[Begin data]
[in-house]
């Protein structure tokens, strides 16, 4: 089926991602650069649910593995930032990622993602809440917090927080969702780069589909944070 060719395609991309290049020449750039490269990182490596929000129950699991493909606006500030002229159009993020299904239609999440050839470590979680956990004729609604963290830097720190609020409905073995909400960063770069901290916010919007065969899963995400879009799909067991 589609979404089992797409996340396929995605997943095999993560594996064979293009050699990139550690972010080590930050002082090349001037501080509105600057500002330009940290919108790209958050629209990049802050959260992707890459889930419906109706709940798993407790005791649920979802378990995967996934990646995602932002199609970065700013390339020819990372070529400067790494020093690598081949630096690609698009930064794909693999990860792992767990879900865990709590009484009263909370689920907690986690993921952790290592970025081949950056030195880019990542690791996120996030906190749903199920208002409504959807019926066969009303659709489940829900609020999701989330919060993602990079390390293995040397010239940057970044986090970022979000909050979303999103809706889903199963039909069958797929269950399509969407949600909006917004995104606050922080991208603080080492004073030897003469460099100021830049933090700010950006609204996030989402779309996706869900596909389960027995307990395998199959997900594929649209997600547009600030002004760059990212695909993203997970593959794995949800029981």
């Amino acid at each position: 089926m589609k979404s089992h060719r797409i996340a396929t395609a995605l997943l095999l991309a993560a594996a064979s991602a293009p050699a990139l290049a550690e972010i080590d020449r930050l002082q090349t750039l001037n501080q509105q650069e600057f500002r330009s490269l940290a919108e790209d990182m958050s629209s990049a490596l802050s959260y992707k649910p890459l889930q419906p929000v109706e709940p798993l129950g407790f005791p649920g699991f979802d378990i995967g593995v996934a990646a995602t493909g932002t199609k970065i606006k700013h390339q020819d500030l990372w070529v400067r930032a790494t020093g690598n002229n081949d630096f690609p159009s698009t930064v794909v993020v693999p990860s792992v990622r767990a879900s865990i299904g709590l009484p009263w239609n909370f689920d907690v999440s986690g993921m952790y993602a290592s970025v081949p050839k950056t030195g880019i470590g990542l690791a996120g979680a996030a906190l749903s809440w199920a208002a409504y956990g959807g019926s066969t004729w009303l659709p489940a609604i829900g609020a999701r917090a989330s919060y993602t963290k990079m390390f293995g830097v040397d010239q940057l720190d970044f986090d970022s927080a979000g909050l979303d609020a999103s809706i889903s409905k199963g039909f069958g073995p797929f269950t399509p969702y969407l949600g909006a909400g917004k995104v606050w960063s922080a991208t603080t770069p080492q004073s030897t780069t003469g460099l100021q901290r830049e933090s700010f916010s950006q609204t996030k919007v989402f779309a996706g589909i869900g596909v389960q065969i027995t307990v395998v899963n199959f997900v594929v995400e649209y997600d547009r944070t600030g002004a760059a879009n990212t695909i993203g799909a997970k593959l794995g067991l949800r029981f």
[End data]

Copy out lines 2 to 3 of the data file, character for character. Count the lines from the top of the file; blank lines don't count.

């Protein structure tokens, strides 16, 4: 089926991602650069649910593995930032990622993602809440917090927080969702780069589909944070 060719395609991309290049020449750039490269990182490596929000129950699991493909606006500030002229159009993020299904239609999440050839470590979680956990004729609604963290830097720190609020409905073995909400960063770069901290916010919007065969899963995400879009799909067991 589609979404089992797409996340396929995605997943095999993560594996064979293009050699990139550690972010080590930050002082090349001037501080509105600057500002330009940290919108790209958050629209990049802050959260992707890459889930419906109706709940798993407790005791649920979802378990995967996934990646995602932002199609970065700013390339020819990372070529400067790494020093690598081949630096690609698009930064794909693999990860792992767990879900865990709590009484009263909370689920907690986690993921952790290592970025081949950056030195880019990542690791996120996030906190749903199920208002409504959807019926066969009303659709489940829900609020999701989330919060993602990079390390293995040397010239940057970044986090970022979000909050979303999103809706889903199963039909069958797929269950399509969407949600909006917004995104606050922080991208603080080492004073030897003469460099100021830049933090700010950006609204996030989402779309996706869900596909389960027995307990395998199959997900594929649209997600547009600030002004760059990212695909993203997970593959794995949800029981």
């Amino acid at each position: 089926m589609k979404s089992h060719r797409i996340a396929t395609a995605l997943l095999l991309a993560a594996a064979s991602a293009p050699a990139l290049a550690e972010i080590d020449r930050l002082q090349t750039l001037n501080q509105q650069e600057f500002r330009s490269l940290a919108e790209d990182m958050s629209s990049a490596l802050s959260y992707k649910p890459l889930q419906p929000v109706e709940p798993l129950g407790f005791p649920g699991f979802d378990i995967g593995v996934a990646a995602t493909g932002t199609k970065i606006k700013h390339q020819d500030l990372w070529v400067r930032a790494t020093g690598n002229n081949d630096f690609p159009s698009t930064v794909v993020v693999p990860s792992v990622r767990a879900s865990i299904g709590l009484p009263w239609n909370f689920d907690v999440s986690g993921m952790y993602a290592s970025v081949p050839k950056t030195g880019i470590g990542l690791a996120g979680a996030a906190l749903s809440w199920a208002a409504y956990g959807g019926s066969t004729w009303l659709p489940a609604i829900g609020a999701r917090a989330s919060y993602t963290k990079m390390f293995g830097v040397d010239q940057l720190d970044f986090d970022s927080a979000g909050l979303d609020a999103s809706i889903s409905k199963g039909f069958g073995p797929f269950t399509p969702y969407l949600g909006a909400g917004k995104v606050w960063s922080a991208t603080t770069p080492q004073s030897t780069t003469g460099l100021q901290r830049e933090s700010f916010s950006q609204t996030k919007v989402f779309a996706g589909i869900g596909v389960q065969i027995t307990v395998v899963n199959f997900v594929v995400e649209y997600d547009r944070t600030g002004a760059a879009n990212t695909i993203g799909a997970k593959l794995g067991l949800r029981f």